Women’s 200 IM – Finals

  • World Record: Katinka Hosszu (Hungary), 2015, 2:06.12
  • American Record: Ariana Kukors, 2009, 2:06.15
  • Championship Record: Kathleen Baker (United States), 2018, 2:08.32
  • U.S. Open Record: Kathleen Baker (United States), 2018, 2:08.32
  • Olympic Trials Cut: 2:17.39

Top 3:

Madisyn Cox had the early lead at 50 meters, turning in 28.13, but Calypso Sheridan pulled up on the backstroke, and the two swimmers were neck-and-neck at 100 meters. Cox then pulled away on the breaststroke to lead by over a body lengthy and 1.52 seconds at 150 meters. Cox finished the race in 2:10.00.

Vanessa Pearl surged on the freestyle to touch 2nd in 2:12.49, just ahead of Julia Poole who was 3rd in 2:12.53 to round out the podium.

Emma Barksdale took 4th in 2:13.06, Evie Pfeifer 5th in 2:13.17, Scotland’s Hannah Miley 6th in 2:14.07, Calypso Sheridan faded to 7th in 2:14.55, and junior Justina Kozan 8th in 2:17.25.

Kelly Fertel won the ‘B’ final in 2:13.27, just ahead of Beata Nelson who touched 2nd in 2:13.37. Asia Seidt finished 3rd in the ‘B’ final in 2:13.92.

Men’s 200 IM – Finals

  • World Record: Ryan Lochte (United States), 2011, 1:54.00
  • American Record: Ryan Lochte, 2011, 1:54.00
  • Championship Record: Ryan Lochte (United States), 2009, 1:54.56
  • U.S. Open Record: Ryan Lochte (United States), 2009, 1:54.56
  • Olympic Trials Cut: 2:04.09

Top 3:

Kieran Smith had the lead at 50 with a 25.09; Ryan Lochte turned 6th. Lochte took the lead at 100 in 55.01, and by 150 was at 1:29.13, .74 ahead of John Shebat. Lochte pulled ahead by a body length to win in 1:57.76.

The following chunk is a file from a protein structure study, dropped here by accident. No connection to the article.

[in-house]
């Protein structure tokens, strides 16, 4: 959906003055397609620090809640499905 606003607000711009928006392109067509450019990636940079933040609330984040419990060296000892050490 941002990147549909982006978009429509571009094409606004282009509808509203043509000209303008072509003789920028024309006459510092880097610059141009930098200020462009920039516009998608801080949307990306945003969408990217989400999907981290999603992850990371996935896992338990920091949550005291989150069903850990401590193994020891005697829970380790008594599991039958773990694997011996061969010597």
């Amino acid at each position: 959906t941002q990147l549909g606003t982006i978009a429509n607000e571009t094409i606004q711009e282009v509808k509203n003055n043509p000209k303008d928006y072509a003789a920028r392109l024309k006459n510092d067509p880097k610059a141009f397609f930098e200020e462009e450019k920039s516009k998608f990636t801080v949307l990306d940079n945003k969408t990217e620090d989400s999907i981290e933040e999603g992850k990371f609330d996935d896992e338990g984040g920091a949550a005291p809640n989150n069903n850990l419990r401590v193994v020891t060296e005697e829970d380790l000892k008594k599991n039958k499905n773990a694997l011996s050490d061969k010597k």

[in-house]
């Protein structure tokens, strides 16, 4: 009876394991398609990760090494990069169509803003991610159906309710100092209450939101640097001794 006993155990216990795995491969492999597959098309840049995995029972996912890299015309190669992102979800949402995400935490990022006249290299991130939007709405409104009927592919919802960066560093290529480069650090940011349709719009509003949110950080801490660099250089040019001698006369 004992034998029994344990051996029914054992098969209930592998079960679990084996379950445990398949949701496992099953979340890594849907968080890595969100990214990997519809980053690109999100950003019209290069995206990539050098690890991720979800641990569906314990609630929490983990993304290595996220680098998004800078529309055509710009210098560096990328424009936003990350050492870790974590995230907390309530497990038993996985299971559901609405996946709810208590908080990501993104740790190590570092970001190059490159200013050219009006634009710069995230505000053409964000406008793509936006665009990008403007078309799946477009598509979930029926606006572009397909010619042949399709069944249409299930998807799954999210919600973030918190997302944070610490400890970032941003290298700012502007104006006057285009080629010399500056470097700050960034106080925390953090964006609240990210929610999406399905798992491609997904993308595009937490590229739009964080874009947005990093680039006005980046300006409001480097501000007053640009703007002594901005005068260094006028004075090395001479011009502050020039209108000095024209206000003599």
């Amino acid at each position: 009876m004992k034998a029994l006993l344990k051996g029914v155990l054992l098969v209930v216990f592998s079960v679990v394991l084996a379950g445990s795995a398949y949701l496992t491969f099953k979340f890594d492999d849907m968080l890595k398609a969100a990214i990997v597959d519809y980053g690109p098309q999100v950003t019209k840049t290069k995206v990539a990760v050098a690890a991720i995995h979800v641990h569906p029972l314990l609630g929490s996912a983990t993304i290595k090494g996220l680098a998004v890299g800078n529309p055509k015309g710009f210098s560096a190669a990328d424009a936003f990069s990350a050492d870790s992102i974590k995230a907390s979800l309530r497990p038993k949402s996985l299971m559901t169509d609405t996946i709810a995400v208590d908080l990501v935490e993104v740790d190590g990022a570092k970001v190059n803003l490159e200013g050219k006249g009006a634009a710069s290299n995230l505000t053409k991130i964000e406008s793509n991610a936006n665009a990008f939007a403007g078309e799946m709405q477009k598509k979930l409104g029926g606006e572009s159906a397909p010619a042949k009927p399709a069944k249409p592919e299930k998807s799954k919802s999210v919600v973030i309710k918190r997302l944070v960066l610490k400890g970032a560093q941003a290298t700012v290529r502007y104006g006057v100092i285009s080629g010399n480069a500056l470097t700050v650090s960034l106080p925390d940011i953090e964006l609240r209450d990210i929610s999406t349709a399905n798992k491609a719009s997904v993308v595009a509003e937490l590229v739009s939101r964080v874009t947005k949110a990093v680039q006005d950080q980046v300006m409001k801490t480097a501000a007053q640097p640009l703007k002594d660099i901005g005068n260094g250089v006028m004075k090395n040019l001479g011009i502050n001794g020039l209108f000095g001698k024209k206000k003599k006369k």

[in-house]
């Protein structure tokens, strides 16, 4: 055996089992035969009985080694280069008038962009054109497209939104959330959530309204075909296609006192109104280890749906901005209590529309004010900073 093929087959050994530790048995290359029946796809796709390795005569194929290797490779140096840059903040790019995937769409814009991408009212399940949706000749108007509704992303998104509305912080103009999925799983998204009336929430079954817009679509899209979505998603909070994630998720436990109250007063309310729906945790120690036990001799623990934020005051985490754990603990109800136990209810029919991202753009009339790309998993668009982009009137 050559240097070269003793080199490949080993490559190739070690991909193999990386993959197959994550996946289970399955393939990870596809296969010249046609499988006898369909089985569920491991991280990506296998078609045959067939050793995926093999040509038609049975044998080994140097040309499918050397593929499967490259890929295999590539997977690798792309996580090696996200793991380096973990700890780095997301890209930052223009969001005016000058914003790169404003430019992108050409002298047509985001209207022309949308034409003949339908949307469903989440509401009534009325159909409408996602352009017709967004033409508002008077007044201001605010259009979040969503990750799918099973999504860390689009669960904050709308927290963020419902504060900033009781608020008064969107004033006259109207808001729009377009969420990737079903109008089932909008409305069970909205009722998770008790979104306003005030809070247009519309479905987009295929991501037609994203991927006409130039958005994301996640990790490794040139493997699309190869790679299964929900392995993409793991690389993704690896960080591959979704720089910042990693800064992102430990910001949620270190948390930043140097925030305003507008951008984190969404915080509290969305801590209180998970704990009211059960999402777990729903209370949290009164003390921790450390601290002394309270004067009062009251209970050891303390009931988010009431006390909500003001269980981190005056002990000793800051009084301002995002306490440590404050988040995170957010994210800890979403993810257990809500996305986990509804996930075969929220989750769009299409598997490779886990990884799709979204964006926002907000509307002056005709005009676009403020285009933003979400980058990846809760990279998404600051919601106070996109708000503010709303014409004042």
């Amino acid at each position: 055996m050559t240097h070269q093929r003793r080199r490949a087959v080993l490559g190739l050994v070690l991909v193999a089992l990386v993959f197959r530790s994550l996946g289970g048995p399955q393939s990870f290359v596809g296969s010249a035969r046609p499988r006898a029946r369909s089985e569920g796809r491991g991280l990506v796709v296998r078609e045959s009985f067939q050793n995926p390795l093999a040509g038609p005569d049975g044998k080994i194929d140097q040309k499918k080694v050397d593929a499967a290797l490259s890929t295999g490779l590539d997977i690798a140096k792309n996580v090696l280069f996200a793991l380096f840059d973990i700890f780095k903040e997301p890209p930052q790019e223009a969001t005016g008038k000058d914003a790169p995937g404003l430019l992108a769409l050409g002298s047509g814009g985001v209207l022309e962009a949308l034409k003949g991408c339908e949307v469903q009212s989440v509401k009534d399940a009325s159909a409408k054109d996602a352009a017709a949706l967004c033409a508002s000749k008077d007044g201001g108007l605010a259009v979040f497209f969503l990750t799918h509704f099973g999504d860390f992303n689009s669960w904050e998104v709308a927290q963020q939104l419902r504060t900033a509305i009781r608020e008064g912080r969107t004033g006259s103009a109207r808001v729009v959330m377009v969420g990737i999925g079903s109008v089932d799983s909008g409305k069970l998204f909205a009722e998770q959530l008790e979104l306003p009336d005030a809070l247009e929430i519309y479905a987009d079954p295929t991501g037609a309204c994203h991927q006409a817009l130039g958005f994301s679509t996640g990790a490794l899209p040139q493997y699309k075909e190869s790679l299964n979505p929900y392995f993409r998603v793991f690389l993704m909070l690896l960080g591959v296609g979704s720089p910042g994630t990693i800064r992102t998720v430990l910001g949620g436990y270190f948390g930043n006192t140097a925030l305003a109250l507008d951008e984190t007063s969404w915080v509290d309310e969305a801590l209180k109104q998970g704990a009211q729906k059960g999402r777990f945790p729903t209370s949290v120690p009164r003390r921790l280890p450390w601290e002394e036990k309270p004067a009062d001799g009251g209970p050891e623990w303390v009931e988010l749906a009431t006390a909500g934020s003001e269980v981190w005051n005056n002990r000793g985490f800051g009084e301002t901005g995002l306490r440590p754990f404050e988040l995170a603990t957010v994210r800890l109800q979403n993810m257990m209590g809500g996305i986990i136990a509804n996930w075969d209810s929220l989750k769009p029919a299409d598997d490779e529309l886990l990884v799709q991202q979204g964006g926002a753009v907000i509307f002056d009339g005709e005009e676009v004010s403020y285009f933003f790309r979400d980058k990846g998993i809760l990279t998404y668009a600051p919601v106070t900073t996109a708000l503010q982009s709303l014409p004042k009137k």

Texas’ John Shebat finished 4th in 1:59.24, Grant Sanders 5th in 2:00.14, tying with Kieran Smith. Michigan’s Tommy Cope was 7th in 2:00.40, and Texas’ Matt Willenbring 8th in 2:00.83.

Carson Foster won the ‘B’ final in 1:58.69, which would have been good for silver in the ‘A’ final. Mark Szaranek was 2nd in the ‘B’ final in 2:00.07, and Daniel Gloude 3rd in 2:00.74.

Men’s 800 Freestyle – Finals

  • World Record: Lin Zhang (China), 2009, 7:32.12
  • American Record: Michael McBroom, 2013, 7:43.60
  • Championship Record: Zane Grothe (United States), 2018, 7:44.57
  • U.S. Open Record: Zane Grothe (United States), 2018, 7:44.57
  • Olympic Trials Cut: 8:12.99

Top 3:

Zane Grothe started out under World Record pace and held it throught 150 meters. Grothe held a multiple-body-length lead until 500, when Bobby Finke made his move. Finke turned ahead of Grothe at 600 meters, and was up by nearly half-a-body-length at 650 meters.

Finke cranked up his turnover rate to win in 7:47.58, leaving Grothe silver in 7:50.47. Michael Brinegar touched 3rd in 7:54.56.

Women’s 50 Freestyle – Finals

  • World Record: Sarah Sjostrom (Sweden), 2017, 23.67
  • American Record: Simone Manuel, 2017, 23.97
  • Championship Record: Simone Manuel (United States), 2018, 24.10
  • U.S. Open Record: Pernille Blume (Denmark), 2019, 24.08
  • Olympic Trials Cut: 25.99

Top 3:

Erika Brown won the women’s 50 freestyle in 24.71, just ahead of junior star Gretchen Walsh who finished in 24.85. Walsh’s time ties for number 2 all-time in the 15-16 age group. Top seed Anna Santamans of France hung on for 3rd in 24.92.